My final tip is making sure you yourself, as well as other adults don’t display any negative feelings towards another person for their differences. But if that situation ever does arise, making sure to correct it, explain and apologizing will go a long way!
When I think of a family with young children, “eco-friendly” would not be the first adjective that comes to mind. There are so many stages and circumstances that naturally lead to creating waste or energy expenditure. Plastic diapers, crafts supplies, driving all over town, these were all a big part of our lives after my husband and I had our kids. However, with children also came a reexamination of our values and the lessons that we wanted to impart upon the next generation. I’ve grown up caring about the environment, and becoming a parent helped me put my concerns into action. That’s how kids learn, right?
Our two girls are now a part of many of the eco-minded decisions we make. They help us fill our mason jars of dried goods at the bulk store, they say “no thank you” to balloons at birthday parties, and they never get tired of telling their peers that they are part of a “green family”. Watching my little eco-warriors grow up with values that will help build a safe and healthy future for themselves is more than I can ask for as a parent!
At this point, it feels cliche to say it, but…2020 has been a trip, right? And not the kind you wanted or planned to take. It has been a difficult year as a society, as a professional, and as a parent. My family is not immune to the hardships that were born from 2020’s worldwide pandemic, election shenanigans, and everything else that we faced. But one thing that has not only gotten us through, but has made us closer and more connected, is our mindfulness practice. As much as I help other families, it seems full circle that this year showed me and my family just how important mindfulness is.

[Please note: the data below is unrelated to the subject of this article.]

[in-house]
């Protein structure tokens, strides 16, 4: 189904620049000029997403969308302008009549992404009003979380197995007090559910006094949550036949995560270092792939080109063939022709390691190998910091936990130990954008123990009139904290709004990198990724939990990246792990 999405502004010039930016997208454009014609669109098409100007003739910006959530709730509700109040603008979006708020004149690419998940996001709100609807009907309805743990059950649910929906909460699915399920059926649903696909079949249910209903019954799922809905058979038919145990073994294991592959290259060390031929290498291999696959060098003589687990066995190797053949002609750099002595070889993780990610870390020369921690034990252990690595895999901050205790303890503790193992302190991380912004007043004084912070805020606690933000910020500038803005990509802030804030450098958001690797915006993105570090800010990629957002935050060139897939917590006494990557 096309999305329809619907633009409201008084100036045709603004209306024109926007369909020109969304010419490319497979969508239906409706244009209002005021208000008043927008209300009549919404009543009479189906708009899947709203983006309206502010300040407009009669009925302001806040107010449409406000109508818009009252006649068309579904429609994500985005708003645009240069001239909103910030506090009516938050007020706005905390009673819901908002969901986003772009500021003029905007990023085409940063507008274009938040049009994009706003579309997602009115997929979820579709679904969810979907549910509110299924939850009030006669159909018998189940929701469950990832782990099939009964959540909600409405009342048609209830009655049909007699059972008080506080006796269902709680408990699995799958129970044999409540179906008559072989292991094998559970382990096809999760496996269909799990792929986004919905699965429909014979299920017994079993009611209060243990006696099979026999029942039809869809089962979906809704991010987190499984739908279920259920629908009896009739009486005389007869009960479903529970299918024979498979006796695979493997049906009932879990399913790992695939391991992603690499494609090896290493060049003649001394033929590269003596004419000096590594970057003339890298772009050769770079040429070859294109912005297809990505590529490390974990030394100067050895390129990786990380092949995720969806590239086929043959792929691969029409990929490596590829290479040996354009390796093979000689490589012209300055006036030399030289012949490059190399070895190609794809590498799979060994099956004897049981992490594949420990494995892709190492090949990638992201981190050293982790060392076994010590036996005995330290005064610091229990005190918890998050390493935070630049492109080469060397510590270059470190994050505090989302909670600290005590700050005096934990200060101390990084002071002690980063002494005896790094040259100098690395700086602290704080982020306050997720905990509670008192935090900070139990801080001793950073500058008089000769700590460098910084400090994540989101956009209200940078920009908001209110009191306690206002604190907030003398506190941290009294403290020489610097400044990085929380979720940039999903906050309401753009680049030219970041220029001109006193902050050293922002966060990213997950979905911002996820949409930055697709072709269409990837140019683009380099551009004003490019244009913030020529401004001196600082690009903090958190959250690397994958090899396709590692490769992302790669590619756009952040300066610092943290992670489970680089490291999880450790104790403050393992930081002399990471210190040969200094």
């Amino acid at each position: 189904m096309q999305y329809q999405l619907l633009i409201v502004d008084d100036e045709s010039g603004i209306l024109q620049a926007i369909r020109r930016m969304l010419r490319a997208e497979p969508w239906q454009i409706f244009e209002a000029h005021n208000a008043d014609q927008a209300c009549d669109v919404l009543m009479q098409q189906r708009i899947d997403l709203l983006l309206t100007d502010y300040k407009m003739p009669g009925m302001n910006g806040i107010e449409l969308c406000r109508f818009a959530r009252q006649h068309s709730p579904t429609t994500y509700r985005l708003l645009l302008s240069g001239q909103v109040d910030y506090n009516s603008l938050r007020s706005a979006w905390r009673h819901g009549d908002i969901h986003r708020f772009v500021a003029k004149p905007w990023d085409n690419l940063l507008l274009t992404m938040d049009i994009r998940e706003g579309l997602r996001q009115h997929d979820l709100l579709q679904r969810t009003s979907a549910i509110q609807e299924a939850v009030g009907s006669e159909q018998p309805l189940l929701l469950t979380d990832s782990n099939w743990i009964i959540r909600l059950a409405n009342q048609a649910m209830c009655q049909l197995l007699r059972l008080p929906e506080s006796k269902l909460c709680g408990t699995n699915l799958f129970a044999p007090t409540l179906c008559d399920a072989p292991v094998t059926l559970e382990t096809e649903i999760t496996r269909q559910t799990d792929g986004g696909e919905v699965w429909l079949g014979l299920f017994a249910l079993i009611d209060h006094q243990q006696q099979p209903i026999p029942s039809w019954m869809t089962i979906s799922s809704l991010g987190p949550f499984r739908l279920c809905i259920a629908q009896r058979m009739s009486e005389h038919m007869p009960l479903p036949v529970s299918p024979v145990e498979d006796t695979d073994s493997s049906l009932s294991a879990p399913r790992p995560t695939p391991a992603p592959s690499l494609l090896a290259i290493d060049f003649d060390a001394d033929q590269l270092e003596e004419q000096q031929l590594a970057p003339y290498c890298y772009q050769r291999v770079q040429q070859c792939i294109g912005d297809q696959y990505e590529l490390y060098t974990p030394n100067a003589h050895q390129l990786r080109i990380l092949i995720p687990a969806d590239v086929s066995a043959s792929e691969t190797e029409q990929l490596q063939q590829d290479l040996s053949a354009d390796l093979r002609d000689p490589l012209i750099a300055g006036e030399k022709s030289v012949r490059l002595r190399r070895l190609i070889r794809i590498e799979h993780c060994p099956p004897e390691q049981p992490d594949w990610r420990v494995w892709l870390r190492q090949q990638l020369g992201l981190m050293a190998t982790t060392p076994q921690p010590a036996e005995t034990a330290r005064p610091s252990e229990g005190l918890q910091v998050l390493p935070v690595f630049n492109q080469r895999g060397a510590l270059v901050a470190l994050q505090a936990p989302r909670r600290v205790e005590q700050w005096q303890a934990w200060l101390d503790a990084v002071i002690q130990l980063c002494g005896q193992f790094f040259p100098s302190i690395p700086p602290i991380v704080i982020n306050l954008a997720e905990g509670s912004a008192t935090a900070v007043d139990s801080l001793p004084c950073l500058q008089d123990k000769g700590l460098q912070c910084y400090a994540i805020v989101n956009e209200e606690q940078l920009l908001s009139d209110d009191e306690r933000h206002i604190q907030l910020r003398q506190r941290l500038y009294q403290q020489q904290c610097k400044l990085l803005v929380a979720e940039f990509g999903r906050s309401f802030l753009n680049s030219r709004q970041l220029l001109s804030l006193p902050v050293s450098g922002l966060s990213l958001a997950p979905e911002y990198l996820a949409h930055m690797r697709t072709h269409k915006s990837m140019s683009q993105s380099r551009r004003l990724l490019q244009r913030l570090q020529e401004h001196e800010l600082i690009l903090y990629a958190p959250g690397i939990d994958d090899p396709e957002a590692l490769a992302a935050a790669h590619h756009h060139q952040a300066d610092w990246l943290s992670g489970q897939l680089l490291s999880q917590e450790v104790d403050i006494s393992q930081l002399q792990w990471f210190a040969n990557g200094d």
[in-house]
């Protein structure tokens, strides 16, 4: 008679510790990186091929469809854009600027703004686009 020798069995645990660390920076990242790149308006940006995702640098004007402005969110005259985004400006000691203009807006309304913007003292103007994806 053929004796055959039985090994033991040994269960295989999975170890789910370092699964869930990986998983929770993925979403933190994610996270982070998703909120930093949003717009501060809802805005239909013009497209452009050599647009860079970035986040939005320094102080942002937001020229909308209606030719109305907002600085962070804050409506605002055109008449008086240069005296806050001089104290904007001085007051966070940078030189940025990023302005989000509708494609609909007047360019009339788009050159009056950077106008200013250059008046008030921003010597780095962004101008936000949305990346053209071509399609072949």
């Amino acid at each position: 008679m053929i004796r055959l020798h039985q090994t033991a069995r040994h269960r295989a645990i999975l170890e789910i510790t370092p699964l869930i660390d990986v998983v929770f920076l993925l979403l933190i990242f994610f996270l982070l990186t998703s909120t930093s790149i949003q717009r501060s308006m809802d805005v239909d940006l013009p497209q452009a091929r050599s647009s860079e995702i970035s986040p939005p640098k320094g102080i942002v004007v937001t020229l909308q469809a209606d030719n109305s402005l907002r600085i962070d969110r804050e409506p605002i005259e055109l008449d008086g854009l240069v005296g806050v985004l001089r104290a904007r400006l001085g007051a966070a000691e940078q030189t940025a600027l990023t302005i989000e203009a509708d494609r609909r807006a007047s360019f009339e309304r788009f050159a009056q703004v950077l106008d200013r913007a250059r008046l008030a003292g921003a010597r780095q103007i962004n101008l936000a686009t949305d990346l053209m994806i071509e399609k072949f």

First and foremost, our mindfulness practice helped us accept what we cannot change and examine what we can. It allowed us to grieve our broken expectations and realize that life is ever-changing and impermant. We were able to gain a perspective that we can work diligently to do our part to care for other humans and spend our time together learning new things and resting! Acceptance is so critical in relationships.
Secondly, our mindfulness practice allowed us more time together. As a business owner, I often work close to 60-70 hours a week. As I stayed home, I realized much of what I, what we collectively, do is unnecessary busyness! It allowed us to better prioritize our personal and work goals. I am proud to say that I am going into 2021 with a more focused path that allows me to continue spending more quality time with my own family by working smarter, not more. My children are so grateful for that, as am I.
Mindful living and daily meditation has helped me understand each of my own children a little bit better and has helped them understand their own big feelings surrounding this year. We’ve gotten to deepen our connection together through more time, more play, and more learning.